Apart from the various anachronisms pointed out at IMDB (which don't really distract from the film), what really irks me is the quality of the songs that this group produce, in terms of both songwriting and performance. 'They' are really good and hold their own against 'real' songs which appear on the soundtrack (Duran Duran, The Cure, Hall and Oates, Joe Jackson) - totally unrealistic. No feedback, no missed cues, no out of time playing (although their very first recording has an appropriate and bad ending), everything mixed perfectly. The film takes place in about 1984/5, and the recordings are supposedly made with a simple cassette recorder! In 1974, I had a stereo tape deck with external microphones which could record better, but there were still plenty of extraneous noises.

The lead character (Conor) is somewhat chameleon-like, changing appearance to match whomever he is listening to at the time (there's one sequence where he starts looking like Robert Smith of The Cure). In the above picture, he's the one looking like Dracula, naturally at the front. The Lennon to this character's McCartney is called Eamon: he looks like John Lennon probably looked thirty years earlier although musically he's McCartney (plays many instruments). Actually, he looks more like Robert Fripp would have looked like when RF was 15 (blue suit, standing to the left of the girl).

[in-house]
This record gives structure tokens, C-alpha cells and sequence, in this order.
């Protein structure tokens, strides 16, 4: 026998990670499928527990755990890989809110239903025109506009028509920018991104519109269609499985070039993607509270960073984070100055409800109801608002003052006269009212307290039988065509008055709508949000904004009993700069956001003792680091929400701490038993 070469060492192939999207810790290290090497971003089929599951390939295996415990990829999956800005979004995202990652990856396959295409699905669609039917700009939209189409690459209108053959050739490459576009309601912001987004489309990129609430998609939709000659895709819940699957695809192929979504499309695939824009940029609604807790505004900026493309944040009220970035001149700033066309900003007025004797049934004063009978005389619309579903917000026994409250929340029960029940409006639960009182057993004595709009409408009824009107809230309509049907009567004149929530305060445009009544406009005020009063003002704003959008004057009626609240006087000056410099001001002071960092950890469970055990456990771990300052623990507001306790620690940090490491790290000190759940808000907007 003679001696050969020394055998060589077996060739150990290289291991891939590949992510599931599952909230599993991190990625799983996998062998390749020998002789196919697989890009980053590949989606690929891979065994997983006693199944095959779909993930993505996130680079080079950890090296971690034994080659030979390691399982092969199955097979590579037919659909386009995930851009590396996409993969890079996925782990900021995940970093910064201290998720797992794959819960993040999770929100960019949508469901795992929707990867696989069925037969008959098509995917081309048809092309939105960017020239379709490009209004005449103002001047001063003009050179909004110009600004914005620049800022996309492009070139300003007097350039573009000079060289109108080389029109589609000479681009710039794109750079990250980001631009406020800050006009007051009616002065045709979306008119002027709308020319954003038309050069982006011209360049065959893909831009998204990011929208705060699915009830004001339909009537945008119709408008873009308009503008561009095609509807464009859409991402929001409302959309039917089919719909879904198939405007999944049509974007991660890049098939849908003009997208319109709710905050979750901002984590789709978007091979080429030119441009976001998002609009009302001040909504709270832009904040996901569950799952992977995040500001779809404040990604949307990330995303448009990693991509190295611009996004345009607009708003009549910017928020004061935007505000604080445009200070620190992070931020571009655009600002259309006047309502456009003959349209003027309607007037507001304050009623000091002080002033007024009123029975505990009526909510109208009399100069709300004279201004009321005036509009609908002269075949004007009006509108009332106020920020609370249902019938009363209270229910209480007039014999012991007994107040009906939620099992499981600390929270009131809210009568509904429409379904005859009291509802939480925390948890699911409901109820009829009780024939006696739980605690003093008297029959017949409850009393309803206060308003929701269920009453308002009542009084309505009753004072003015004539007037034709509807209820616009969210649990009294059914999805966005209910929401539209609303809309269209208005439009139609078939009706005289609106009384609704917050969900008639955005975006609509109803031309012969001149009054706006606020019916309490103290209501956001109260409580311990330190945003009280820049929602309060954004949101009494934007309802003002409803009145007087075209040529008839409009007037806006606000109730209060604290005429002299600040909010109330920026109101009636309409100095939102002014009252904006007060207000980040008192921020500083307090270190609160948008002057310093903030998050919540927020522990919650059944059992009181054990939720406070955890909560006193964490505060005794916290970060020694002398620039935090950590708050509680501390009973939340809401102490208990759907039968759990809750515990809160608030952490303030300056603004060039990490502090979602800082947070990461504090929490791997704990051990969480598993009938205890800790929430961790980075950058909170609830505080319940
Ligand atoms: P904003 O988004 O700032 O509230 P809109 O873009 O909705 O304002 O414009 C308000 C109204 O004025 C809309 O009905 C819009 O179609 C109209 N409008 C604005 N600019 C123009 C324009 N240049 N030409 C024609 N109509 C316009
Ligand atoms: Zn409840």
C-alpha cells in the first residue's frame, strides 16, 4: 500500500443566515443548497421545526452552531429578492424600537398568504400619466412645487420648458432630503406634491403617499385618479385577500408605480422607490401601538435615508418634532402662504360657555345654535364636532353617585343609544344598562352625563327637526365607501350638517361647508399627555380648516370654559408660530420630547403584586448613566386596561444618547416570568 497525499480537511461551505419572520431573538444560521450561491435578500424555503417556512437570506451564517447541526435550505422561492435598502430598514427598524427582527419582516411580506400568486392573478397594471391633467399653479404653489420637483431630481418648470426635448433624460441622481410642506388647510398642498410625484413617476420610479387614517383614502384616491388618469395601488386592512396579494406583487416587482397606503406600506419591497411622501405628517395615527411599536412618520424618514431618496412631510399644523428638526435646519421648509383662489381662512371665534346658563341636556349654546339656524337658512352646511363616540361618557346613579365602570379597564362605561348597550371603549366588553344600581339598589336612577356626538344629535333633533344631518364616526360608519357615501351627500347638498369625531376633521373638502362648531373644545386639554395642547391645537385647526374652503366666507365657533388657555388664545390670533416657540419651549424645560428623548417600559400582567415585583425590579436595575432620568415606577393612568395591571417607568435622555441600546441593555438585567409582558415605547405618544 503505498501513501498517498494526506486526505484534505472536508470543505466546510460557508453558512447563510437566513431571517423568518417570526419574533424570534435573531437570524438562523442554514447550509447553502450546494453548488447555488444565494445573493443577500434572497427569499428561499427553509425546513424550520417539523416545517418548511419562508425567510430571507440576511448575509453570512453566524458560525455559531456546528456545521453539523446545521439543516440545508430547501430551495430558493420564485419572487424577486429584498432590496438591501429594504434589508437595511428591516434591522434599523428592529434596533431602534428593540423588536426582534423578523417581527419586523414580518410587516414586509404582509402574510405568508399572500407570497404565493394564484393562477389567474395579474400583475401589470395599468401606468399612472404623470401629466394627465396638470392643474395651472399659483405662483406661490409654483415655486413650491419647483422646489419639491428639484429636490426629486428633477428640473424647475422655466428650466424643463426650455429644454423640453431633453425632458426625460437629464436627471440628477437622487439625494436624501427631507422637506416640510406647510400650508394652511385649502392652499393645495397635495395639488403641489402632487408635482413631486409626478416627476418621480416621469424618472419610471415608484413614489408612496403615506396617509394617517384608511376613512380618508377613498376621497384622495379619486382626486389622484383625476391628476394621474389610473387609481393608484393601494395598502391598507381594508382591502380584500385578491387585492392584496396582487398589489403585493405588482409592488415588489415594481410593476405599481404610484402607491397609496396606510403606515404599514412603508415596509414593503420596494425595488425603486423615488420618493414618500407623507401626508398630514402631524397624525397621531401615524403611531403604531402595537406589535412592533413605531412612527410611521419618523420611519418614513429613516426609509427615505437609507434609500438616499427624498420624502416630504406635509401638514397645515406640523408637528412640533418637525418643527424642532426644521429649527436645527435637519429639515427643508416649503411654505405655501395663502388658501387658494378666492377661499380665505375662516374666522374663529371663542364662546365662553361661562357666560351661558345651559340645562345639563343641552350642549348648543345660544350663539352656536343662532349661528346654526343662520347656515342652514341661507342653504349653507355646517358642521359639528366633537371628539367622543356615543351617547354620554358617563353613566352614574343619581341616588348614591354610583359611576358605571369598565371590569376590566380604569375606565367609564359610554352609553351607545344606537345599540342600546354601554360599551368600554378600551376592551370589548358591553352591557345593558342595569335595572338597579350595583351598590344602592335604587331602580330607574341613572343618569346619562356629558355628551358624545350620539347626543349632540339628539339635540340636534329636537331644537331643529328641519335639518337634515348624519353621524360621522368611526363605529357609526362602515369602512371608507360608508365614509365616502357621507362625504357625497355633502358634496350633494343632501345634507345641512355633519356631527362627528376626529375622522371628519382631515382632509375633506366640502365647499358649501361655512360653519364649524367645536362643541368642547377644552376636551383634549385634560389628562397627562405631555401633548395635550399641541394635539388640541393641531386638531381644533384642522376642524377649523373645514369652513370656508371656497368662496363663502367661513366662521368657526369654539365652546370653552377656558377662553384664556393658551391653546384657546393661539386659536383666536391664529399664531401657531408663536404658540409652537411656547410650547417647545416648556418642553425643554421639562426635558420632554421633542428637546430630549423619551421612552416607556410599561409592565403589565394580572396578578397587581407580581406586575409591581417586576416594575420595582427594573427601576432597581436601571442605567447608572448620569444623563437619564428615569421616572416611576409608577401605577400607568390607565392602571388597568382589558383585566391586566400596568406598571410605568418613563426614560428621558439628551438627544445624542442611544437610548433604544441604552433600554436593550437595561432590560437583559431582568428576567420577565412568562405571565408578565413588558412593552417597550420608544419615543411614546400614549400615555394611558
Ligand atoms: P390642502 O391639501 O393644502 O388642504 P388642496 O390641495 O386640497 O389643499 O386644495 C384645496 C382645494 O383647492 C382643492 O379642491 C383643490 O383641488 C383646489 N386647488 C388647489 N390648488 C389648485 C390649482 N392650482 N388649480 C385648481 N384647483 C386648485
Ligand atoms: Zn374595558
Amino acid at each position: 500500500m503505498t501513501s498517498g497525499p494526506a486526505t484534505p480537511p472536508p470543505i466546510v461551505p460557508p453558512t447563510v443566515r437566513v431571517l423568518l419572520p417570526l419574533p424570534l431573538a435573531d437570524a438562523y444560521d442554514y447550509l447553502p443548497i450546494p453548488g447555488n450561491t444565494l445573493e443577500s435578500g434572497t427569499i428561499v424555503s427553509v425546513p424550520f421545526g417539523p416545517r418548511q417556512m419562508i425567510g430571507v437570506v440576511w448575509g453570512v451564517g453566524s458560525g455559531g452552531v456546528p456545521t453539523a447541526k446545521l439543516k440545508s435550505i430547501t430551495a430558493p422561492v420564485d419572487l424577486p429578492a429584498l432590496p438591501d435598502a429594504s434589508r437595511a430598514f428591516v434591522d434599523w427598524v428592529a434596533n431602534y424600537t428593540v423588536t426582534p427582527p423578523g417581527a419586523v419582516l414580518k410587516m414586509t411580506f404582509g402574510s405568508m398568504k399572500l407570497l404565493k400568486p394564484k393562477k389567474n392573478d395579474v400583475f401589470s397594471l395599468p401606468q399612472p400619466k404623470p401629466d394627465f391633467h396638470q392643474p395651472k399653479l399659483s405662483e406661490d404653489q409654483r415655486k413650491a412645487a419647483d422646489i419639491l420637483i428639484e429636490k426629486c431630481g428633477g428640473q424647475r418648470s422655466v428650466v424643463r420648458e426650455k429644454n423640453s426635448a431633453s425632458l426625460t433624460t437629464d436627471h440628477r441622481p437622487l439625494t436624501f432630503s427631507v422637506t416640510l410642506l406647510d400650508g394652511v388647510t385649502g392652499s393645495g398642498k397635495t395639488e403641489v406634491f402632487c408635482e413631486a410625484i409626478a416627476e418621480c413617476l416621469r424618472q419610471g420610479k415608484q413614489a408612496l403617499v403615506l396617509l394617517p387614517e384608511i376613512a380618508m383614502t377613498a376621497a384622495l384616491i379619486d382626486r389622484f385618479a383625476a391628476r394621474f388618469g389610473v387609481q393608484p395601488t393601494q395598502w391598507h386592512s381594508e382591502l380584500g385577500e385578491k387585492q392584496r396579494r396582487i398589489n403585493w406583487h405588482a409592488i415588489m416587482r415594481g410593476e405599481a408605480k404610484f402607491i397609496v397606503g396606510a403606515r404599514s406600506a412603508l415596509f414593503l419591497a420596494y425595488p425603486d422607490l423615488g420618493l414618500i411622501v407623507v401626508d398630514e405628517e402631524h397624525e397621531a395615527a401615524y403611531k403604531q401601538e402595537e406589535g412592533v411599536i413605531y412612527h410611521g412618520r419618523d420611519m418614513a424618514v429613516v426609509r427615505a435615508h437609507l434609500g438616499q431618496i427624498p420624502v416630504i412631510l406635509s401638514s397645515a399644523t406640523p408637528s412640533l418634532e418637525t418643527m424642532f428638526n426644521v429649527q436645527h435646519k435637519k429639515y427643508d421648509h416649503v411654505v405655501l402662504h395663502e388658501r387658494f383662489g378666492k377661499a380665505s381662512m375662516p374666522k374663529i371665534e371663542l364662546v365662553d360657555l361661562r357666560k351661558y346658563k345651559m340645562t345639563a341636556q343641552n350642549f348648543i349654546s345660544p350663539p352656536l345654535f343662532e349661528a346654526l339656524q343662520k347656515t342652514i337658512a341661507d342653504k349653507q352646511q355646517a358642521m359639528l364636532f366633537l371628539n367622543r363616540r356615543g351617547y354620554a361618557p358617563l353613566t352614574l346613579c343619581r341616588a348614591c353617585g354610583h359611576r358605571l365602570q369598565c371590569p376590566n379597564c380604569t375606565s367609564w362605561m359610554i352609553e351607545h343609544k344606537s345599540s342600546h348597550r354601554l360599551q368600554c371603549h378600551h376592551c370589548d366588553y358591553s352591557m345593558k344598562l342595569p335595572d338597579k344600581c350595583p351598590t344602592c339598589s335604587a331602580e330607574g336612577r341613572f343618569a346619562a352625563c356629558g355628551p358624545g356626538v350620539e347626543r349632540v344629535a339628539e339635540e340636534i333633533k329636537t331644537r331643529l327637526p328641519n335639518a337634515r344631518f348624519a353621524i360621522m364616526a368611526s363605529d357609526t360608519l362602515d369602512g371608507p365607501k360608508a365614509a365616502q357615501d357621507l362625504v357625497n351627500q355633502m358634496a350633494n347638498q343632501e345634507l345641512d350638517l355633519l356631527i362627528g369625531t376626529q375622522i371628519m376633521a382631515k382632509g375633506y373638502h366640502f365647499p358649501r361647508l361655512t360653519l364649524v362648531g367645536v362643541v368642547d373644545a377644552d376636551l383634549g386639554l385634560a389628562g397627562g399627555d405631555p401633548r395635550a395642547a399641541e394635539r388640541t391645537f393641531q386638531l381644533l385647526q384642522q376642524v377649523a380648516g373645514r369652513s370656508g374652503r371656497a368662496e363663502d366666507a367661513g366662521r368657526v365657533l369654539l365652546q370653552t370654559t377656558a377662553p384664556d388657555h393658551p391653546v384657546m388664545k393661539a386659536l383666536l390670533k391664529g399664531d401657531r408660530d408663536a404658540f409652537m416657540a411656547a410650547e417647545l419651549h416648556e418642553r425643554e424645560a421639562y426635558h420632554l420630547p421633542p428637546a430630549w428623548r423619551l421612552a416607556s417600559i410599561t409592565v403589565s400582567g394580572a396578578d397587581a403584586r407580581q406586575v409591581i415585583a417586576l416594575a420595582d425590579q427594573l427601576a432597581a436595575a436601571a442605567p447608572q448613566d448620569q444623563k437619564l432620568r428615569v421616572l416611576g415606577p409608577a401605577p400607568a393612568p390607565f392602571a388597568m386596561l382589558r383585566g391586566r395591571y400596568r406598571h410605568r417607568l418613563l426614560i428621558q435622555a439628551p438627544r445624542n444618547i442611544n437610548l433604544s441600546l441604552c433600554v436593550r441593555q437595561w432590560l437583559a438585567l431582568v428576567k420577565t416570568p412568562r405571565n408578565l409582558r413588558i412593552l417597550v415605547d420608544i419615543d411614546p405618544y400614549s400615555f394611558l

Tuesday, July 25, 2017

Guitar corner

We've seen this corner of the music room before, but that was before the 12 string guitar was hung on the wall. Left to right  are the Ovation Applause, Washburn HB-25 and Fender 12-string. Actually there is a fourth guitar in this picture: below the Ovation is a picture of me playing my first good guitar (bought in Cardiff, 1973). Judging by the length and colour of my hair, this picture was taken in the early 1990s, but I can't be sure.

The piece of wood attached to the wall underneath the 12 string is a fold-up shelf on which can be placed my laptop computer: ideal for recording.